Nardus Mollentze

Nardus Mollentze

Viral ecologist | Postdoc

MRC - University of Glasgow Centre for Virus Research

I am a viral ecologist studying the dynamics of cross-species transmission and host shifts. Much of my work takes a comparative approach, aiming to discover generalisable patterns which may help us to anticipate and prepare for future outbreaks of infectious disease. I also often use rabies virus as a model system, given it’s wide host range, frequent cross-species transmission, and the consequences of these events for public and animal health. As part of my current postdoc with Daniel Streicker I am leading efforts to determine the most appropriate sampling strategies for discovering unknown viral threats, designing methods to triage newly discovered viruses for further study, and developing spatial models to predict rabies spill-over events.

Interests

  • Cross-species transmission
  • Host shifts
  • Virus evolution
  • Outbreak forecasting

Education

  • PhD in Ecology and Environmental Biology, 2018

    University of Glasgow

  • MSc in Microbiology, 2013

    University of Pretoria

  • BSc (hons) in Microbiology, 2010

    University of Pretoria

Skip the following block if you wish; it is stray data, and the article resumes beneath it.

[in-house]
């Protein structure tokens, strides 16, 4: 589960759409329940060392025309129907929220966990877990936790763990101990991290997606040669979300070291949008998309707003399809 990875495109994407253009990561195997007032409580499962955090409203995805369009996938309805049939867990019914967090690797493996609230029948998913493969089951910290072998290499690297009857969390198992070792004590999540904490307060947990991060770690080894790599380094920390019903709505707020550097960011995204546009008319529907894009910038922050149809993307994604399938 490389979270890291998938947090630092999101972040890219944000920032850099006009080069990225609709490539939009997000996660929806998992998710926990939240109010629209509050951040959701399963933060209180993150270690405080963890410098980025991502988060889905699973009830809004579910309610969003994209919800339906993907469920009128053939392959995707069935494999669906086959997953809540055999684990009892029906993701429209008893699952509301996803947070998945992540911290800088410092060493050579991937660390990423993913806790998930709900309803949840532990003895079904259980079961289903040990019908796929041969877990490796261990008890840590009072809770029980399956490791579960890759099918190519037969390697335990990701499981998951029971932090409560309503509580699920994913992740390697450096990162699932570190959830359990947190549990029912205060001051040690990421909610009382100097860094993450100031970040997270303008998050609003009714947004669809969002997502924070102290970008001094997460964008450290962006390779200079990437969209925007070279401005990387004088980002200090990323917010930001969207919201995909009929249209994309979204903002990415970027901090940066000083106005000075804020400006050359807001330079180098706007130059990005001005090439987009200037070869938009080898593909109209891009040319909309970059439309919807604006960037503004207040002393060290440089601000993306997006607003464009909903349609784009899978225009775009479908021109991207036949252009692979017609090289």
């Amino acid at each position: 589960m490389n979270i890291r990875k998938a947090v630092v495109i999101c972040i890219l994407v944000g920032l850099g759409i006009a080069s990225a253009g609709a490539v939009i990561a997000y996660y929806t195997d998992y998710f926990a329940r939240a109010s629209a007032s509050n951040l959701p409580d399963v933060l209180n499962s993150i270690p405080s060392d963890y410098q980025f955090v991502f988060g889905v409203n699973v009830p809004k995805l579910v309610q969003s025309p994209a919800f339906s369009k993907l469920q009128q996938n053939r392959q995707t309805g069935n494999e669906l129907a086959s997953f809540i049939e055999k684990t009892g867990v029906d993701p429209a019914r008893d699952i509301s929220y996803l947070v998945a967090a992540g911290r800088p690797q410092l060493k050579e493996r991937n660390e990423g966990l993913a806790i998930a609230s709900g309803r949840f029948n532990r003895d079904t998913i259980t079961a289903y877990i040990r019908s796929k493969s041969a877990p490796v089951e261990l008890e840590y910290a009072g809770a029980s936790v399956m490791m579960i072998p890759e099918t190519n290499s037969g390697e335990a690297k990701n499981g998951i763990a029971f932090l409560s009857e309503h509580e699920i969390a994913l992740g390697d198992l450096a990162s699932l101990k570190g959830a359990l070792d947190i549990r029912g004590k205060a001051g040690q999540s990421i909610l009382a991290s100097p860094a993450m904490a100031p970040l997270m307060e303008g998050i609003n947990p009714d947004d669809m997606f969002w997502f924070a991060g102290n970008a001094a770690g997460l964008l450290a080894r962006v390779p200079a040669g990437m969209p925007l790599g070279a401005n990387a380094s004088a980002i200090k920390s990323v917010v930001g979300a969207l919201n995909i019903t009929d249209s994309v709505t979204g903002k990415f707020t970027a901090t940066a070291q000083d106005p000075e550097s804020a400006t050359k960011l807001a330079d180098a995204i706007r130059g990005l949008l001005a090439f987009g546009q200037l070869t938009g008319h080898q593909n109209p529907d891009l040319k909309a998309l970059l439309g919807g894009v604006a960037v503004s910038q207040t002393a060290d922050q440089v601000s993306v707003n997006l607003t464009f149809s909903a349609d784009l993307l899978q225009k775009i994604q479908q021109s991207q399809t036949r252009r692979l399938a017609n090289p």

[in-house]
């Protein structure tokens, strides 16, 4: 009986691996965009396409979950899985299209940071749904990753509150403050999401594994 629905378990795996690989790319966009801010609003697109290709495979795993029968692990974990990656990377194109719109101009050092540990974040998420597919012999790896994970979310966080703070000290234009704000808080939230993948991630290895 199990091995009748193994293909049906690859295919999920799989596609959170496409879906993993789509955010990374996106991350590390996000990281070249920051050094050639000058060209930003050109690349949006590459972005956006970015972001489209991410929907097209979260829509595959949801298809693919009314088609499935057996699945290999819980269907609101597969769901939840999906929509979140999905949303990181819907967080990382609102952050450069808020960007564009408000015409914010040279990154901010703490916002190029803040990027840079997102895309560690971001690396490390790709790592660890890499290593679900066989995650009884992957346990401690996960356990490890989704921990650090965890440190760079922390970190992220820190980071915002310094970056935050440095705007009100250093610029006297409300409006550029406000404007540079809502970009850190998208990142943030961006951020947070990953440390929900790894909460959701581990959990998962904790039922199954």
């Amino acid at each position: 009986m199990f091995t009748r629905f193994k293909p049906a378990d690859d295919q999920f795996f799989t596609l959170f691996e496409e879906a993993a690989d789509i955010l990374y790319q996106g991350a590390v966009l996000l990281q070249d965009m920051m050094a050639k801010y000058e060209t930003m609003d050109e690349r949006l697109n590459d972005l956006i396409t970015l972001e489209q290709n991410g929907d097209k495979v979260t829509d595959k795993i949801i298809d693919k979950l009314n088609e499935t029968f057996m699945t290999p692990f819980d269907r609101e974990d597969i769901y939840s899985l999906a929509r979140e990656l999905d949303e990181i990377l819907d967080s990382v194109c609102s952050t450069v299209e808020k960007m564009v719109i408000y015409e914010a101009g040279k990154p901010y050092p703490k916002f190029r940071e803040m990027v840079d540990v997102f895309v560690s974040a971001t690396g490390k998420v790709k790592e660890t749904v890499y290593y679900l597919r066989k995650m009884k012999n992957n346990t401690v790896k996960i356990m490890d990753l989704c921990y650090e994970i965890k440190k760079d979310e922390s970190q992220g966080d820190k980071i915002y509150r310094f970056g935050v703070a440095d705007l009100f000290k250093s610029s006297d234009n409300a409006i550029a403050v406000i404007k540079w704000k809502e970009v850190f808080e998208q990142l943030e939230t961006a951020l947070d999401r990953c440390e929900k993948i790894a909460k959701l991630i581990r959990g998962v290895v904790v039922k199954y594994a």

All publications

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Viral Zoonotic Risk Is Homogenous among Taxonomic Orders of Mammalian and Avian Reservoir Hosts

Do some reservoir groups (e.g. bats) produce more zoonotic viruses than others? By cataloguing the accepted reservoirs for 415 viruses associated with mammals and birds, we show that there is currently no evidence for the existance of any such special reservoir groups. Instead, groups containing more reservoir species are associated with more viruses, and proportionally more zoonotic viruses.

Dynamics of viral index infections in novel hosts

Why most cross-species transmissions fail to establish ongoing transmission in the newly infected species remains poorly understood. Examining cross-species inoculations involving rabies, we show that mismatches in virulence which are predictable from host and viral factors make sustained transmission in the novel host less likely. These mechanistic insights help to explain and predict host shift events and highlight meta-analyses of existing experimental inoculation data as a powerful and generalisable approach for understanding the dynamics of index infections in novel species.

Rabies virus

A mini review for Trends in Microbiology‘s “Microbe of the Month” series, describing the transmission cycle of rabies virus in domestic dogs and highlighting the importance of a One Health approach to control and eliminate human rabies deaths.

The role of viral evolution in rabies host shifts and emergence

Despite its ability to infect all mammals, Rabies virus persists in numerous species-specific cycles that rarely sustain transmission …

A Bayesian approach for inferring the dynamics of partially observed endemic infectious diseases from space-time-genetic data

We describe a statistical framework for reconstructing the sequence of transmission events between observed cases of an endemic …

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